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I'm developping an application where images change their source on different user actions. There is about 200 images that can appear this way and I know for sure that at least 90% off them will be displayed at some point.

To prevent flickering I added an image preloader.

However, when I change the SRC attribute of IMG, the browser send a new Get Request, even though the image was already loaded.

According to profiler, such request takes about 30ms on average, and all that happens is that the browser loads the image from cache anyway.

Is there a way to prevent browsers from sending the additional request and displaying the image directly or is that impossible?

If it is impossible, would it be a bad practice to put all 200 images in the code and just switch witch one is visible (or displayed to be more precise)?

How about caching and images as objects in the preloader and only switch them?

Other thing that I was thinking about was to put all those images into a sprite and change only the background position.

What do you think would be the best option?

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Size should definitely matter here, I suppose. ) If your images are tiny, sprite technique is way to go, otherwise I'd use Image objects. –  raina77ow Mar 20 '13 at 12:48
Are you setting HTTP cache header on the image responses. Are the GET request returning the full images, or just a 304 Not Modified? –  Kevin Hakanson Mar 20 '13 at 12:53
No, they are returning 200, (from cache), about half of them takes 5ms but the other half takes from 30 up to 80. However, the changes happen as often as every 100ms so 30 - 80ms is just relatively too much. –  Jakub Michálek Mar 20 '13 at 12:56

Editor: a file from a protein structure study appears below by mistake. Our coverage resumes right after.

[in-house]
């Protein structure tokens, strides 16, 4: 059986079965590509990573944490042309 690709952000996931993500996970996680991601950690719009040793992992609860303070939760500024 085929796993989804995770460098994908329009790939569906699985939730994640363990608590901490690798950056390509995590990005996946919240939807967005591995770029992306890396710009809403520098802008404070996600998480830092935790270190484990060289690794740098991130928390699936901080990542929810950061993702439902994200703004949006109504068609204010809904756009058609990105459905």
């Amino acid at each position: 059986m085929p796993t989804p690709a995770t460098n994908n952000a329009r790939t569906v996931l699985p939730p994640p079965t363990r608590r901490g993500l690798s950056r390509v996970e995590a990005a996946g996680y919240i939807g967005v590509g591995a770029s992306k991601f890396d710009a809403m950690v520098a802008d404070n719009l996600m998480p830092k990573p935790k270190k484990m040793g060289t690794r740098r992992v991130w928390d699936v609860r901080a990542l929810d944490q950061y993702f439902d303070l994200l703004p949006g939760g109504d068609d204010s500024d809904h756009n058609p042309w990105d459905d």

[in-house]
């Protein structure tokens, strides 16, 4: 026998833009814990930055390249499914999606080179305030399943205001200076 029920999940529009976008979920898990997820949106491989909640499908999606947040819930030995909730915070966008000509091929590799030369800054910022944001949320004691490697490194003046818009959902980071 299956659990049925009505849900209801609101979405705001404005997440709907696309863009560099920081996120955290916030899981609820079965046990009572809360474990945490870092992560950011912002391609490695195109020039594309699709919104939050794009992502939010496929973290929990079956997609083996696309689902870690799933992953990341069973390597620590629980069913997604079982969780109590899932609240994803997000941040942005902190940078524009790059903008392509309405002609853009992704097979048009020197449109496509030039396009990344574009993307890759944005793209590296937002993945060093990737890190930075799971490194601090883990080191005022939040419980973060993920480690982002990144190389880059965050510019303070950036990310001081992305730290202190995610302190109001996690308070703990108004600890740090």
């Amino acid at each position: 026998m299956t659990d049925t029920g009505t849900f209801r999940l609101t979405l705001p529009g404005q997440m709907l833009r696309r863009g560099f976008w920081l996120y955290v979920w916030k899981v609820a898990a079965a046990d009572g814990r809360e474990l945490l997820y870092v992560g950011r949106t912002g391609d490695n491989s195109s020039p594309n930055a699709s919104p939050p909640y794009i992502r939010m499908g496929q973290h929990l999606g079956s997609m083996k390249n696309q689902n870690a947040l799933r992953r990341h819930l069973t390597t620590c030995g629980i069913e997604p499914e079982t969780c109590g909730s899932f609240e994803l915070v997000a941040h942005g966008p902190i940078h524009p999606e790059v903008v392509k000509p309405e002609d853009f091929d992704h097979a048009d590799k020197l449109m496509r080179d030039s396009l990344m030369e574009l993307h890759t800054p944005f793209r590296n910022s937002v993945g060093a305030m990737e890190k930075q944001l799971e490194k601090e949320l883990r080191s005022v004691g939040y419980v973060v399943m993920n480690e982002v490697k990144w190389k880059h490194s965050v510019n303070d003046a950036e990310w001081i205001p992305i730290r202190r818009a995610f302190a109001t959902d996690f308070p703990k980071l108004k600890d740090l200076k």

1 Answer 1

For the type of fast-paced image swapping that you are describing, I recommend CSS Sprites. If your images are HUGE and your audience could include a fair number of low-speed users, this could be sub-optimal, but you can take some steps to hide that (like first loading a small static image and then swapping it out with the dynamic element after the larger image finishes loading).

Other aspects of the site never got finished, but we employed these type of large scale spriting techniques on http://www.premiumframes.com/ to do layered image switching and to populate the images in the dropdown selectors. Quite a bit of data that loads, but for the audience that can afford their frames, that company was quite happy with the performance. I suspect that your needs wouldn't be as extreme as what that entailed, so you should be able to achieve better performance for the low-to-middle tier of users.

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Thank you for your advice. To be honest, we are not expecting and slow-speed users as the entire site has 20 Megs of images. It is basically more like a movie made in JS and CSS. Our problems are glitches in animation so I'm now trying to find any bits that could be removed and this http request seemed absolutely redundant, or at least i would have thought. It looks to me now that the browser has to complete the request, even to load the image from cache. I'm now deciding between sprite and switching multiple objects. –  Jakub Michálek Mar 20 '13 at 13:34

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